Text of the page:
Food safety is all over the news–not just here in the US, but globally. For many companies, having an in-house lab carries potential benefits that can reduce costs and considerably increase safety and efficiency.
Microbiologically Influenced Corrosion (MIC) causes billions of dollars in damage annually. It affects diverse industries including marine transportation and shipping, chemical and oil processing, power generation, water treatment, and aviation among others. But I find that most people aren’t familiar with it and I’m often asked for some specific examples. Here are two cases of MIC that we can all appreciate.
Are you one of the many people that are concerned you’ve gotten sick as a result of Dole’s recent Listeria contamination? If so, Dole Food Company has created a toll-free consumer line to respond to questions about the multi-state contamination of bagged salad that has triggered infections from Listeria.
Vietnamese negotiators have been calling a program to transfer regulation of the U.S. catfish industry from the FDA to the more stringent USDA a non-tariff trade barrier to Vietnamese seafood imports, while U.S. catfish farmers are worried that the ongoing talks regarding the Trans-Pacific Partnership could result in changes to the program that would make it less effective. But despite objections from Vietnamese negotiators, U.S. officials are holding firm on the plan to go forward with the program as it is written.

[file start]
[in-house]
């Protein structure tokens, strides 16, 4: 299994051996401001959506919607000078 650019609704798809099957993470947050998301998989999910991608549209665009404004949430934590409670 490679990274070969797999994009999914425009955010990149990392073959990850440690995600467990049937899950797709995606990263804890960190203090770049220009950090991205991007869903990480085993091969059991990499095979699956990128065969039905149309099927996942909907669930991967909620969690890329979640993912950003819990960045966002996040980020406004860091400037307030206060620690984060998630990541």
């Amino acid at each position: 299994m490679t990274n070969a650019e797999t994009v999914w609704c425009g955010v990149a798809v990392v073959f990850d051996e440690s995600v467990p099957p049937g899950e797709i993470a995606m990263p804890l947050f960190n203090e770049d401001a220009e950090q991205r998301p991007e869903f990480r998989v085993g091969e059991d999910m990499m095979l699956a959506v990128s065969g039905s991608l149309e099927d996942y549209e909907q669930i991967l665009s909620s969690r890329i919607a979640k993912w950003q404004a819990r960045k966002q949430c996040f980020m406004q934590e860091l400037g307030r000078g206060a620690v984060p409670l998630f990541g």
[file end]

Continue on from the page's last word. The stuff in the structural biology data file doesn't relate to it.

I love my dog Tyson, an 80-pound German Shepherd/Great Dane mix. I scrutinized the nutritional labels of his food on the supermarket shelves, trying to make the best decision. Would he prefer a lamb and rice formula, or maybe chicken and sweet potatoes? What meat protein is in this food, and how much? And when one of my cats, an American Short Hair named Tater Tot, experienced digestive issues, I searched for a formula that has easily-digestible, low-fat poultry proteins. However, it turns out that the nutritional labels on our pet food and treats might not be telling the whole story.